Sunday, December 20, 2009

MF Doom's Unexpected Guests

It's been a long time....shouldn't have left you...without a hot review to step to...

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By now cyber cobwebs of Doom obscurities clutter the corners of backpack rap servers across the World Wide Web. Whether it’s by the blue-collar thump of a dizzy beat or the dungeon encapsulated vocals of a daft sixteen, MF’s musical DNA is widespread. Therefore, the ragtag assembly of booth sharers on Doom’s latest spoon of verbal nonsequitors, Unexpected Guests, is actually quite expected. After all, Doom has figuratively lent flour to everybody who’s anybody in organic Hip-Hop. So the Bronx bred emcee-lama’s shot-in-the-dark attempt to staple gun a theme to this record of miscellaneous collabos has been spotted and thwarted.

The product of an esoteric selection process, Unexpected Guests, plays more like a cipher than a concept album. Guests are scattered by region (Jake One from Seattle, Count Bass D from Tennessee), era (De La Soul from the Golden 80’s, Wu-Tang Clan from the Golden 90’s, and Vast Aire from the so-so 2000’s), and popularity (Kurious…who, Invizible Handz, sorta, and Talib Kweli, no doubt) adding further madness to the method. Gratefully, all of Doom’s visitors share the same bionic-bar approach. De La Soul show off some virtuosity as Pos and Trugoy make beat-riding look easy on “Rock Co. Kane Flow” even as the tempo of the song increases, and Talib basically performs lyrical jiu jitsu on “Fly That Knot”.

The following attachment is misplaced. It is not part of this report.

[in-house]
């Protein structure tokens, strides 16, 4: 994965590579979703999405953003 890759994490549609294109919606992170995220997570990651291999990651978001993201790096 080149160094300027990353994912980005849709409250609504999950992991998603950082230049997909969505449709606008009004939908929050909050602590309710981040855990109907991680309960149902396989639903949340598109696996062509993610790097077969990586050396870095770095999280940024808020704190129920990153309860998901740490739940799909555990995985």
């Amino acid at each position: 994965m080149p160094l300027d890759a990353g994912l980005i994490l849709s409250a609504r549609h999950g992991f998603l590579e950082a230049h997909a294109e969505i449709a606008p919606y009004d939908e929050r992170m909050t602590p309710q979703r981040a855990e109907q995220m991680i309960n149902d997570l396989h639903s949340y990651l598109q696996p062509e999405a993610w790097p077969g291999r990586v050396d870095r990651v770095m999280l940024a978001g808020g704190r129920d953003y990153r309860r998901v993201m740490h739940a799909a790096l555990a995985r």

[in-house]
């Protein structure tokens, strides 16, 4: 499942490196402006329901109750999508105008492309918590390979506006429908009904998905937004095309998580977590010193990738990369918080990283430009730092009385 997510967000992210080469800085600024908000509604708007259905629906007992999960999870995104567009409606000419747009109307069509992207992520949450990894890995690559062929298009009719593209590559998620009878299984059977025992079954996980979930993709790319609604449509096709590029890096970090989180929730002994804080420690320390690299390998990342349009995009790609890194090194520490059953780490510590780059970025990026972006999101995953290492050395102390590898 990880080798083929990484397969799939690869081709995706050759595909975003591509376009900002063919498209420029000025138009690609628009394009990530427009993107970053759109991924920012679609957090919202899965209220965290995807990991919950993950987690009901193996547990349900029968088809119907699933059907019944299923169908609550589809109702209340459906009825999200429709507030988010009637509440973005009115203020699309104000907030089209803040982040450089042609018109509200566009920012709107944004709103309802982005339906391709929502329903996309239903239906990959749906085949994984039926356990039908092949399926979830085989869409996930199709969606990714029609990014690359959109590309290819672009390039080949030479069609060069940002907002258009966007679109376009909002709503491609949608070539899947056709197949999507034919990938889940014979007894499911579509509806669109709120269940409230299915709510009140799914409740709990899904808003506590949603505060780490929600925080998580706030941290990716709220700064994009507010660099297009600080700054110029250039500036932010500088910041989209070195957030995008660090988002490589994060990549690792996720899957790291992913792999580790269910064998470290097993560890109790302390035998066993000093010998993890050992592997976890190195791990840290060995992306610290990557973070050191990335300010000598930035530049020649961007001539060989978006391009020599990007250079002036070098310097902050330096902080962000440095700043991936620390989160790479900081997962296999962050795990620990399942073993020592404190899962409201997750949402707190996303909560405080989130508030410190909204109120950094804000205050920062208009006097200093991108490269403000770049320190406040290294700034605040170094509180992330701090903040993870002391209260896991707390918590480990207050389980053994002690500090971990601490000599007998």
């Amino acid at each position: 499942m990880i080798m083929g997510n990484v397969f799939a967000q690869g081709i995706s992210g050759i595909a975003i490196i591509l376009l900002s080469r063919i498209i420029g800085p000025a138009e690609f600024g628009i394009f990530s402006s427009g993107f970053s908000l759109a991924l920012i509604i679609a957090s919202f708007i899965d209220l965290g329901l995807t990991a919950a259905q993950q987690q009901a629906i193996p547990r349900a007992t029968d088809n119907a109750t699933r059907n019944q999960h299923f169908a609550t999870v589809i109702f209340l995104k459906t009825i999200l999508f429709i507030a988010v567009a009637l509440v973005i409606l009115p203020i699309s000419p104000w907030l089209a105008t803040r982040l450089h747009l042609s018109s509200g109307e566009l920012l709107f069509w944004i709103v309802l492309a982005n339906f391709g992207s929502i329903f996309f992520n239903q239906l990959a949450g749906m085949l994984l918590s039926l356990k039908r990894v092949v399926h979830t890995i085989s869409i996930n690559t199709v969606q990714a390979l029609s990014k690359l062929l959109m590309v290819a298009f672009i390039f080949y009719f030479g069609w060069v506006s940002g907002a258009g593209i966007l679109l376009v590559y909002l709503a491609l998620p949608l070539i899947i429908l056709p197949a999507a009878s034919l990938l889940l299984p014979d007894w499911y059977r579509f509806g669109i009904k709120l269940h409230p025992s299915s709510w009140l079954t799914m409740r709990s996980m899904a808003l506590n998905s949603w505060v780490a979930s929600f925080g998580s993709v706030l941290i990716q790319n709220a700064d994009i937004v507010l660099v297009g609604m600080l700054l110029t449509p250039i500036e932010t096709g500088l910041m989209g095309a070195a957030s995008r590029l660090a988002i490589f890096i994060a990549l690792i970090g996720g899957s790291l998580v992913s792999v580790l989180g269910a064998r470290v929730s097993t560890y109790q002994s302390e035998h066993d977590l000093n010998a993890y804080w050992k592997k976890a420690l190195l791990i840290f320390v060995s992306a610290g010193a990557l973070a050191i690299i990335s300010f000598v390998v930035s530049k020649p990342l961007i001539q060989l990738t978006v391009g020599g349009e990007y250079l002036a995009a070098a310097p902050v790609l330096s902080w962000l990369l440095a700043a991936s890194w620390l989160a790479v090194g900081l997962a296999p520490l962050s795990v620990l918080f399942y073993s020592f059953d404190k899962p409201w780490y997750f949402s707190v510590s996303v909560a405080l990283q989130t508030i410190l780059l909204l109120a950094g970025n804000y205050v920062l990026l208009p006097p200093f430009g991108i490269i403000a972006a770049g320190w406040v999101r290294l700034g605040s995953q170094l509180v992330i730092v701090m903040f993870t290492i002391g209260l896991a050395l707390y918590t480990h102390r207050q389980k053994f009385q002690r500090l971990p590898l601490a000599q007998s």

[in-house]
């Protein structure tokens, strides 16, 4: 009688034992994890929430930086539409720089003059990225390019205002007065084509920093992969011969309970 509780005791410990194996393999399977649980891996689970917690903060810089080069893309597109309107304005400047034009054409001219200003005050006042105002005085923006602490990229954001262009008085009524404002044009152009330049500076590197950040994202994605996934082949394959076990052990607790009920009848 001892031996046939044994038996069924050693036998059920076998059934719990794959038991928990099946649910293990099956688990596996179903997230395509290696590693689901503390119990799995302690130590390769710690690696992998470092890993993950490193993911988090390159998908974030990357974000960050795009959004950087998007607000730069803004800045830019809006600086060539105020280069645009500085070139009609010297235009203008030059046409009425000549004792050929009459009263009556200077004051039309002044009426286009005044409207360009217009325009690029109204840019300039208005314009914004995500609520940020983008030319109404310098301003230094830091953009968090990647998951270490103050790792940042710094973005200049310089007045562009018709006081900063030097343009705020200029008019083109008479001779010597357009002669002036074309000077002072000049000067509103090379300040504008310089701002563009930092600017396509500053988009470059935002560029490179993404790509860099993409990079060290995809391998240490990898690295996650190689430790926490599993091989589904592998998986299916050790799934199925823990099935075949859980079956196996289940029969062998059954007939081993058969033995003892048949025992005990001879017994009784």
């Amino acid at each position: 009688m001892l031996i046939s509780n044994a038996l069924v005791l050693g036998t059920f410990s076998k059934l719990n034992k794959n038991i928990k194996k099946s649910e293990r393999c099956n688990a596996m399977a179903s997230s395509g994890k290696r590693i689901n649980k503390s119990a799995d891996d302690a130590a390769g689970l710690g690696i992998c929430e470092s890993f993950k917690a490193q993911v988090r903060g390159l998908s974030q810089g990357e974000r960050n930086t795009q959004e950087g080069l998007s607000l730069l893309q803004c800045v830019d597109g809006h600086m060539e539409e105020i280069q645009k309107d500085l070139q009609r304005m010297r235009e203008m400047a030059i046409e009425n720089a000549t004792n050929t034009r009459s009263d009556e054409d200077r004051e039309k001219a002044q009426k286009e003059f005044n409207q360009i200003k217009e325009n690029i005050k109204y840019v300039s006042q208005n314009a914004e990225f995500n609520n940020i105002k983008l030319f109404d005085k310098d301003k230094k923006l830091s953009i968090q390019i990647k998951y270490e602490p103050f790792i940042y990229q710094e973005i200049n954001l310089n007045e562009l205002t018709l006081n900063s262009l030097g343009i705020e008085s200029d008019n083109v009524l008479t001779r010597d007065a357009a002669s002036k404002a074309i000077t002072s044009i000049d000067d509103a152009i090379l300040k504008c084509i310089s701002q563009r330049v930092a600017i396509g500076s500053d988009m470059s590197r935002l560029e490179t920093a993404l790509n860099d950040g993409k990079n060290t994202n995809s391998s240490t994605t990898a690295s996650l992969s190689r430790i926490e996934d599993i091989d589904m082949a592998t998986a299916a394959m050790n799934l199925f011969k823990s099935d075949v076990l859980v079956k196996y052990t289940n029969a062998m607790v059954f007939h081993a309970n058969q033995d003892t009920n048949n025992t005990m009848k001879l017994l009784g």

Of course, Doom’s bars, with their cryptic and poetic double entendres--still thrive as well. In “All Outta Ale,” Doom says he’s at home with his lady and tries “to duke her daily/ until she tried to flail me with her ukulele.” He waves his production wand on “Sorcerers” featuring Invizible Handz, in which he boosts his own instrumental “Licorice” from the Special Herbs project and converts it into a laid back crew cut.

Unexpected Guests, however, is still defining itself thematically. The disconnectedness of the album’s track listing makes for a janky play-through. Also, the cartoonish interjections of “Doom’s as evil as ever” jacked straight from the Fantastic Four mid-seventies radio show are almost as annoying (but maybe slightly catchy) as those mid-90’s mixtape yelps of “Clue!” Unexpected Guests has the lyrical yolk of an album, but the loose ends of a mixtape. Plus, the most stoic of Doom fans have already excavated these gems a long time ago.

-Sidik Fofana

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